In any case, preparations for this evening's dinner and celebrations and fireworks began before noon today with tables being set up, or places claimed for tables yet to come, along watersides all around the city. There are new regulations this year governing which kinds of boats can anchor where around the basin of San Marco; though, of course, last July it was on land, in Piazza San Marco, not on the water, that things got out of control.

As I type this with my window open I can already hear the insistent disco thump of a party boat on the lagoon. 

Here's hoping for a safe and sane Redentore this year.

Wednesday, July 16, 2014

A Violin Maker and Restorer in Dorsoduro


"When did you start learning how to work with wood?" I ask Francesco Trevisan as we stand in his small workshop on the ground floor of his 16th-century house just behind the Guggenheim Museum in the Dorsoduro sestiere of Venice. He points to his two-year-old son Arturo, seated on the ground between us, pounding with a large wood mallet (but no nails) on a block of wood, and says, "When I was his size. I started out just playing in my grandfather's workshop, where the tools were my toys, as they are for Arturo. My grandfather was a carpenter in the Arsenale. He worked on boats belonging to the Navy. And his brother, my great-uncle, had a business renting boats near [the church of the] Carmini. My grandfather would repair those, too. Wood boats, boats to be rowed."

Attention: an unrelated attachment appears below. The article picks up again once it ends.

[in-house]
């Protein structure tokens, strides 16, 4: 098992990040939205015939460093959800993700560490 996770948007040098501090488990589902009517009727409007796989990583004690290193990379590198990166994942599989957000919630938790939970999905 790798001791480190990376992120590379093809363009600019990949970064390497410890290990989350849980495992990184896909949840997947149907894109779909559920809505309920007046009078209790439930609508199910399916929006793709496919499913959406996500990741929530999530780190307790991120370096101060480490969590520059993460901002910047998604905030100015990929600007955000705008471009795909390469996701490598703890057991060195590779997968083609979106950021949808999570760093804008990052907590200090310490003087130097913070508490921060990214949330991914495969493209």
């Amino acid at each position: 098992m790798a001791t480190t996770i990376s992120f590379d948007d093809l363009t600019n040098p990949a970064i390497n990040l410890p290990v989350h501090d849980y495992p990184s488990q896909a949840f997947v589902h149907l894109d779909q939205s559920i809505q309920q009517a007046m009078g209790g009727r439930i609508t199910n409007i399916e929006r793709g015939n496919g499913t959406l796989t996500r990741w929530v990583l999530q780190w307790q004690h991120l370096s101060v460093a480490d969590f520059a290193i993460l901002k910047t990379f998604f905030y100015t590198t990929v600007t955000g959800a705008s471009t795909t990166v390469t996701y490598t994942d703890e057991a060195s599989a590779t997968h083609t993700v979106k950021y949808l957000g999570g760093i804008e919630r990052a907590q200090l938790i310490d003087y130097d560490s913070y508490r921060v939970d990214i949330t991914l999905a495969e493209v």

I'm puzzled by the idea of someone renting out boats not far from the historic center of Venice. Overly-influenced by today's Venice, I assume the business must have been oriented toward tourists, but can't imagine either the little rowboats available for rent in someplace like Rome's Villa Boghese in Venice, nor tourists capable of rowing in the Venetian style. "This was a business for tourists?" I ask.